Thank you again everyone and have a great weekend!!!

Ale
icon_smile.gif


 

Angie Garbarino  Identity Verified
Member (2003)
French to Italian
+ ...
Have you considered Spain? Feb 25, 2012

Alessandra Vanni wrote:
I would like to understand if my idea is feasible, in fact, I will have to consider also the living costs, which are generally higher than in Italy.


I moved to Spain mainly for the same reason, I considered UK but in the end I decided for Spain, for many reasons but mainly the living costs.

If you like please contact me and I will be happy to let you know why I decided for Spain, since here it is off topicicon_smile.gif

Good luck, I fully understand, poor Italy...

P.S. Dear Russel, please forgive me the slight off topicicon_smile.gif

[Edited at 2012-02-25 15:01 GMT]


 

Russell Jones  Identity Verified
United Kingdom
Local time: 01:07
Italian to English
Percentage Feb 25, 2012

Alessandra Vanni wrote:

Do you know the approximate percentage in the UK?



As self-employed, the first £7,475 (this year) is free of tax (Personal allowance)
The next £35,000 is taxed at 20% and the rest (up to £150,000) at 40%.
All as detailed on this page: http://www.hmrc.gov.uk/incometax/basics.htm#2
So if, for the sake of argument, you can earn £60,000 a year, the tax rate will be about 23% (lower of course with lower earnings).

If your annual business turnover is less than the VAT threshold (currently £73,000) you will not have to register for VAT. Not many translators have sufficient outgoing expenses to justify registration, though some register to avoid arguments with foreign clients (especially in Spain as I understand it).

The other "tax" is National Insurance (for health services, state pension etc.) The current rate for the self-employed (Class 2) is very low, at £2.50 a week, though the benefits are also less than for those in salaried employment.

my major concern is that if the economic crisis in England worsens, probably even the tax burden will increase.


The political pundits tell us that the Government is looking for ways to reduce the tax burden to help boost economic growth, though Government cost saving targets in very many areas could result in some essentials becoming more expensive.


[Edited at 2012-02-25 14:55 GMT]

[Edited at 2012-02-25 14:56 GMT]


 

Vincent Lemma  Identity Verified
Italy
Local time: 02:07
Member (2008)
Italian to English
+ ...
New government financial tax regimes Feb 25, 2012

Hi everybody.

This is quite a topic indeed, especially for Italy lately.
I recently went to an accountant to see what options I had to getting a tax id number for my private business.
They told me all about a fixed rate plan where you pay 5% of all income for a total of 5 years (if you are over 35 as I happen to be).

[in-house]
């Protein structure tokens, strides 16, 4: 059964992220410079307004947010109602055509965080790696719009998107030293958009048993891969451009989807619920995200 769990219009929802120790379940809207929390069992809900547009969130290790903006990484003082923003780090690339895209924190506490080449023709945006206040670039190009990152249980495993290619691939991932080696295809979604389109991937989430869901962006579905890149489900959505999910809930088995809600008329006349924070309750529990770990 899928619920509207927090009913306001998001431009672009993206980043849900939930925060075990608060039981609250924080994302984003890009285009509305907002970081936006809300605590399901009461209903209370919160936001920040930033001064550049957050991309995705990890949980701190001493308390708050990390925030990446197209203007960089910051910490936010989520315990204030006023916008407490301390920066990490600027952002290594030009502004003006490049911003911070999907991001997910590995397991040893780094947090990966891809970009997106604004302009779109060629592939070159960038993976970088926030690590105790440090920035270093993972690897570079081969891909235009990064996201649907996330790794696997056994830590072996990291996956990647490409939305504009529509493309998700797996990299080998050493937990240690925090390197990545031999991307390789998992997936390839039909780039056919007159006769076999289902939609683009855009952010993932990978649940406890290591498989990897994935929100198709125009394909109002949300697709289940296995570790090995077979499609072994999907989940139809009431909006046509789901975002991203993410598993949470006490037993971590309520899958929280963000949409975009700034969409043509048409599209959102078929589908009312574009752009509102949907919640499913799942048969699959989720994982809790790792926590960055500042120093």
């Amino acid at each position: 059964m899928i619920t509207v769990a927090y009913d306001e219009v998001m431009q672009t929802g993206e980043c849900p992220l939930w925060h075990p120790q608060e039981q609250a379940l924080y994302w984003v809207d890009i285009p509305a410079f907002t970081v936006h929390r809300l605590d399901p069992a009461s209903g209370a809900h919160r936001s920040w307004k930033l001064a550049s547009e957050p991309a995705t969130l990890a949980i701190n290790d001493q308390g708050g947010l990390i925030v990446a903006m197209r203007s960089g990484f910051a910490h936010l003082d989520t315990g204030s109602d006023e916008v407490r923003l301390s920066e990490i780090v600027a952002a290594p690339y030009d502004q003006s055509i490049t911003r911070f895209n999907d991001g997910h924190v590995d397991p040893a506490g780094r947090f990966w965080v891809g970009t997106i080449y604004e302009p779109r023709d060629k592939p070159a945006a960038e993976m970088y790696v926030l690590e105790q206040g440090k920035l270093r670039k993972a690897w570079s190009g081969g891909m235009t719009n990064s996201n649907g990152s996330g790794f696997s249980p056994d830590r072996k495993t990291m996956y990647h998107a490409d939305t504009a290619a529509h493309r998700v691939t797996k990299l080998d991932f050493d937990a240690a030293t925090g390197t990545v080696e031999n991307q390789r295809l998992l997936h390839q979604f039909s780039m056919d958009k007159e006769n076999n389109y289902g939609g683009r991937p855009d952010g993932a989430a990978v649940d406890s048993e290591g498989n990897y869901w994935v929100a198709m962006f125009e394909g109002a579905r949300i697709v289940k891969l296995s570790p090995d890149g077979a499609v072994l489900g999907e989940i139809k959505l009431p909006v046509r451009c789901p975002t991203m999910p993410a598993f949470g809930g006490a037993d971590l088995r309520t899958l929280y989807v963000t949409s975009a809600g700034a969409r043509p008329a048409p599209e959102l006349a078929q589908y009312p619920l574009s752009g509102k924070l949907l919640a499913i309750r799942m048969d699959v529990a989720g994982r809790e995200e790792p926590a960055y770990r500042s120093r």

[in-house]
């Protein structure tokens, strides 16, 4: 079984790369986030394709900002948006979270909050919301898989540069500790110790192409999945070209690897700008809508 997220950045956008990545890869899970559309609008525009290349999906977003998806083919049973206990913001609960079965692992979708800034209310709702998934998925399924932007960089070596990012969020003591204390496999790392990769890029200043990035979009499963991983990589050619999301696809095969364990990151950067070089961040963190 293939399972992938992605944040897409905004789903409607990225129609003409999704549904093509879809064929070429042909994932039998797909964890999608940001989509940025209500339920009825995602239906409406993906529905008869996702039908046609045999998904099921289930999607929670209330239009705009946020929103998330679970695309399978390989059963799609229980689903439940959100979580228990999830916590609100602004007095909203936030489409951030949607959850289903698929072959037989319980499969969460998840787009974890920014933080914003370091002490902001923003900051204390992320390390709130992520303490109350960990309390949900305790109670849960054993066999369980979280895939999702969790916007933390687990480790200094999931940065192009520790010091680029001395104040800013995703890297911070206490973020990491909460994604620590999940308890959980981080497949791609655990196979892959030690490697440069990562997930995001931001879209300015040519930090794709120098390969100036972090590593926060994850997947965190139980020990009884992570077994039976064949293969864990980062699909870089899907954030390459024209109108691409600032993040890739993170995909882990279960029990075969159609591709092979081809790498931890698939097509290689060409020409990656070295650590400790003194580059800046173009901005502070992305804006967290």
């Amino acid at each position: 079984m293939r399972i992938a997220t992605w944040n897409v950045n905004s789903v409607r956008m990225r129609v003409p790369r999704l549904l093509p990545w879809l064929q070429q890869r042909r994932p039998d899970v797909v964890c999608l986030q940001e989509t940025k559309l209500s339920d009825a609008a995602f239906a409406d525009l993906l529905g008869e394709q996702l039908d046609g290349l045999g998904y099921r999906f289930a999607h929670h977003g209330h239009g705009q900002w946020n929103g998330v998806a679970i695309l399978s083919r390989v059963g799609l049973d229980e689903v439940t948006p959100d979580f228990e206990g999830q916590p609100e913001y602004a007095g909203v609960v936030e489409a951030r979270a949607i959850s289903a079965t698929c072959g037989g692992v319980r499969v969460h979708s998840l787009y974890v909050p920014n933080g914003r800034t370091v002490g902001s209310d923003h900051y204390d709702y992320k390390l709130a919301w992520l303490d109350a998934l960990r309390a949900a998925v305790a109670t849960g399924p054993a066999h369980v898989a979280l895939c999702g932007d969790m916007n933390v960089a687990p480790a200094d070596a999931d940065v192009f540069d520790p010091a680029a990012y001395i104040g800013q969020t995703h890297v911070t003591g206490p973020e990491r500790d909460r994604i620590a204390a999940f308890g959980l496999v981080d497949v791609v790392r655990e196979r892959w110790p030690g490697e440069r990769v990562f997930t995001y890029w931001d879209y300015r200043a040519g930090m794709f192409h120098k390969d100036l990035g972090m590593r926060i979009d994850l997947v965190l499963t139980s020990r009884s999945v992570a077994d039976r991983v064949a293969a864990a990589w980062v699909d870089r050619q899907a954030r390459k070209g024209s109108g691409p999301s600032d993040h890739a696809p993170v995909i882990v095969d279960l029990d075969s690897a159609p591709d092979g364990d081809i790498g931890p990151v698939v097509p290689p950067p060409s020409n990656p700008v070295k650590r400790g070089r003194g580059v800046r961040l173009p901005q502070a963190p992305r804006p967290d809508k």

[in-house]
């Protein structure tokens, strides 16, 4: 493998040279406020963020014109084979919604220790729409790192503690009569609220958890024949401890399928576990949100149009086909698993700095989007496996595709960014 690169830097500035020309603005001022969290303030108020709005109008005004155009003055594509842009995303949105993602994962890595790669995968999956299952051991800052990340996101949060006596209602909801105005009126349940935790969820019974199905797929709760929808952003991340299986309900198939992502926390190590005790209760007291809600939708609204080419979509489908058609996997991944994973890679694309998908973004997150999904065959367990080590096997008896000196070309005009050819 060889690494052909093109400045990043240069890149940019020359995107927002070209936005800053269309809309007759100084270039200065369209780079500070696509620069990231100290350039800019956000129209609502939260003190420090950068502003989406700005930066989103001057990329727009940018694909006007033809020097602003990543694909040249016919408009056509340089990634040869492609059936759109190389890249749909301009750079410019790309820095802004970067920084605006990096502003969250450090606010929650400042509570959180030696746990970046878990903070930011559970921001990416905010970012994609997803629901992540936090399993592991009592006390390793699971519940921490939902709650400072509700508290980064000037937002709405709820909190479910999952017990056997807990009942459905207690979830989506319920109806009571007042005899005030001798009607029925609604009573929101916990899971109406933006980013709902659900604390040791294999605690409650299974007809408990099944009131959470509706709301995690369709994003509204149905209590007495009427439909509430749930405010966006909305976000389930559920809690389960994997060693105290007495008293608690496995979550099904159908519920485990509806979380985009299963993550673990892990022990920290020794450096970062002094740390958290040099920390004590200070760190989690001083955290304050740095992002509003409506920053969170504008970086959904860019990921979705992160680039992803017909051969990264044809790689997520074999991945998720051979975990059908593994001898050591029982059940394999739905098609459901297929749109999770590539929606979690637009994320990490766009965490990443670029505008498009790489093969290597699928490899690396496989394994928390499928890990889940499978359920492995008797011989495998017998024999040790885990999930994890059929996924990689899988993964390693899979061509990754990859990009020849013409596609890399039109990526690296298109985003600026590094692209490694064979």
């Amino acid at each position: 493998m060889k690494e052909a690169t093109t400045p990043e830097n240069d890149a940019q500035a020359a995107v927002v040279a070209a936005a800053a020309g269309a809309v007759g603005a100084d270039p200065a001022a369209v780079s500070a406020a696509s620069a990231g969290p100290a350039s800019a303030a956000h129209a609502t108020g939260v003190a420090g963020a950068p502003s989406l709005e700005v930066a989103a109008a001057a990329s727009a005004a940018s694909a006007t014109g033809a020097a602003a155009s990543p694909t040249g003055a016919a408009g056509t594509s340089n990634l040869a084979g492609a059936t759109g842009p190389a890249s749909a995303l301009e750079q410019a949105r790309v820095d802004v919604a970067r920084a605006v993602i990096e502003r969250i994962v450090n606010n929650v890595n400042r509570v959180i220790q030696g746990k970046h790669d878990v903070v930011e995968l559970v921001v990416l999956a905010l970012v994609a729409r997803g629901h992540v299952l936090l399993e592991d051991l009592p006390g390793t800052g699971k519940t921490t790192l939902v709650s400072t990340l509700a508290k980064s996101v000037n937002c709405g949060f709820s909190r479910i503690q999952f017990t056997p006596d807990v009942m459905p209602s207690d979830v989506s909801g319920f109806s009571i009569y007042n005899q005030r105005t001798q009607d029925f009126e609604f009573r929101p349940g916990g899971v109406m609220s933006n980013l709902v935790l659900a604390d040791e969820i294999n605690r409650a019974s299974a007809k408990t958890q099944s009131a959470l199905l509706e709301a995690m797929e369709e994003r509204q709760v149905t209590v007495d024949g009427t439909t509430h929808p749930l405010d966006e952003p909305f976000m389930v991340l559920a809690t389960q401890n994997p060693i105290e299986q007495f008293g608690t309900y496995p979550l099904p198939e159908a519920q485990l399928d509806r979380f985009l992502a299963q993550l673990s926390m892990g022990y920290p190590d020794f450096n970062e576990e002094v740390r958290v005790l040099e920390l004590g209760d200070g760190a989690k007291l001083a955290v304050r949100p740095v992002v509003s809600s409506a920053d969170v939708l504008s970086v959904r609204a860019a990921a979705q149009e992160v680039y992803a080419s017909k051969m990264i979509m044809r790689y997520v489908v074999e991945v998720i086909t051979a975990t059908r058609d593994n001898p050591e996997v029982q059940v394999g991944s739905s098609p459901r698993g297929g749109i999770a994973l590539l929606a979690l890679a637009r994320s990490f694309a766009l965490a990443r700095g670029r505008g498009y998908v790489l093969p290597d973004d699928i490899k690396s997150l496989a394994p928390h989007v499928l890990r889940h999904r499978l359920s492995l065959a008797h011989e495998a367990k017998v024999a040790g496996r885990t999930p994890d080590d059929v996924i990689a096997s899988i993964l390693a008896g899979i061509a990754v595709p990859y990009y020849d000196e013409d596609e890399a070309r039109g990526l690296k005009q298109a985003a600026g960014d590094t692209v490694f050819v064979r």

This dosen't seem half bad at a glance, however I am still compiling more info. I was actually thinking of going back to the US as I have dual citizenship, but really am not sure how much better things are in terms of taxes and spending on health insurance and mortgage rates.

So it's kind of selecting the least of the two evils.

Anyway, at the moment I am pretty much stuck in Italy for reasons that go beyond work, but if worth the deal then I'd probably consider going back home.
Anyone have any personal experiences to share to this regard?

By the way, I just don't get Italy's brutal policy on freelance workers, who are the backbone of this befuddling little country (excuse the term, but as Italian citizen I feel free to indulge).

Catch u,

Vince

[Edited at 2012-02-25 18:07 GMT]

P.s. I too ask grace for speaking about the US instead of my "paesani" from the UKicon_smile.gif

[Edited at 2012-02-25 18:09 GMT]


 

Sonia Hill
United Kingdom
Local time: 01:07
Italian to English
Much simpler Feb 25, 2012

Hi Alessandra,

Having lived and worked in Italy for 5 years in the past, I understand exactly where you're coming from. I moved back to the UK in 2005, partly due to the high level of taxation in Italy. There are many things I miss about Italy (food, friends, etc.), but the taxes aren't one of them!

Russell has given you a pretty detailed breakdown of what you can expect to pay here if you are self-employed. I certainly find that I pay about half the amount I paid in Italy. The whole system is also a lot simpler in my opinion. The cost of living is more expensive, but only up to a certain point these days. The cost of living also depends on where you choose to live in the UK. For example, London and the south in general are more expensive than other areas. I really don't think income/corporation tax is likely to rise significantly in the near future, so I wouldn't worry too much about that.

Good luck with your decision!

[Edited at 2012-02-25 19:36 GMT]


 

Russell Jones  Identity Verified
United Kingdom
Local time: 01:07
Italian to English